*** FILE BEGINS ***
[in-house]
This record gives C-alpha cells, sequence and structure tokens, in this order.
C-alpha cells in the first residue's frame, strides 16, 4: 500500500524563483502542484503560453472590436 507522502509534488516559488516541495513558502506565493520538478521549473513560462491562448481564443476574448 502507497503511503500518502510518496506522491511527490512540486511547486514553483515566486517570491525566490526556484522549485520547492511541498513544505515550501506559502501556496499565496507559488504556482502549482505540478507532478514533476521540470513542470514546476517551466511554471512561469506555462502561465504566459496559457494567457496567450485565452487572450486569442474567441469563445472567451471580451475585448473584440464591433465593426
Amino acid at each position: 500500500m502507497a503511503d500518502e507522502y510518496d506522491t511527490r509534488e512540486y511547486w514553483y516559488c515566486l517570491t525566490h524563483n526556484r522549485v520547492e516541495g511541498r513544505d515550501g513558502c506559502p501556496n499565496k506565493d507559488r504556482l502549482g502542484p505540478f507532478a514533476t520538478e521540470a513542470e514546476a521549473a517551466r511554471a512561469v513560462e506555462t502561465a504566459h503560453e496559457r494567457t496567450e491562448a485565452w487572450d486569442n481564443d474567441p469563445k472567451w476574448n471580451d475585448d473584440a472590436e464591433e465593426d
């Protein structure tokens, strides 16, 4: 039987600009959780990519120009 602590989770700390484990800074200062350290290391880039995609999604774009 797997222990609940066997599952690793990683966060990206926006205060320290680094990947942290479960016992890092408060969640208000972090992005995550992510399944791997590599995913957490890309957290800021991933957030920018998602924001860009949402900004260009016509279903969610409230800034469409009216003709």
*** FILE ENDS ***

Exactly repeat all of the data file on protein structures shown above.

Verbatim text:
[in-house]
This record gives C-alpha cells, sequence and structure tokens, in this order.
C-alpha cells in the first residue's frame, strides 16, 4: 500500500524563483502542484503560453472590436 507522502509534488516559488516541495513558502506565493520538478521549473513560462491562448481564443476574448 502507497503511503500518502510518496506522491511527490512540486511547486514553483515566486517570491525566490526556484522549485520547492511541498513544505515550501506559502501556496499565496507559488504556482502549482505540478507532478514533476521540470513542470514546476517551466511554471512561469506555462502561465504566459496559457494567457496567450485565452487572450486569442474567441469563445472567451471580451475585448473584440464591433465593426
Amino acid at each position: 500500500m502507497a503511503d500518502e507522502y510518496d506522491t511527490r509534488e512540486y511547486w514553483y516559488c515566486l517570491t525566490h524563483n526556484r522549485v520547492e516541495g511541498r513544505d515550501g513558502c506559502p501556496n499565496k506565493d507559488r504556482l502549482g502542484p505540478f507532478a514533476t520538478e521540470a513542470e514546476a521549473a517551466r511554471a512561469v513560462e506555462t502561465a504566459h503560453e496559457r494567457t496567450e491562448a485565452w487572450d486569442n481564443d474567441p469563445k472567451w476574448n471580451d475585448d473584440a472590436e464591433e465593426d
């Protein structure tokens, strides 16, 4: 039987600009959780990519120009 602590989770700390484990800074200062350290290391880039995609999604774009 797997222990609940066997599952690793990683966060990206926006205060320290680094990947942290479960016992890092408060969640208000972090992005995550992510399944791997590599995913957490890309957290800021991933957030920018998602924001860009949402900004260009016509279903969610409230800034469409009216003709």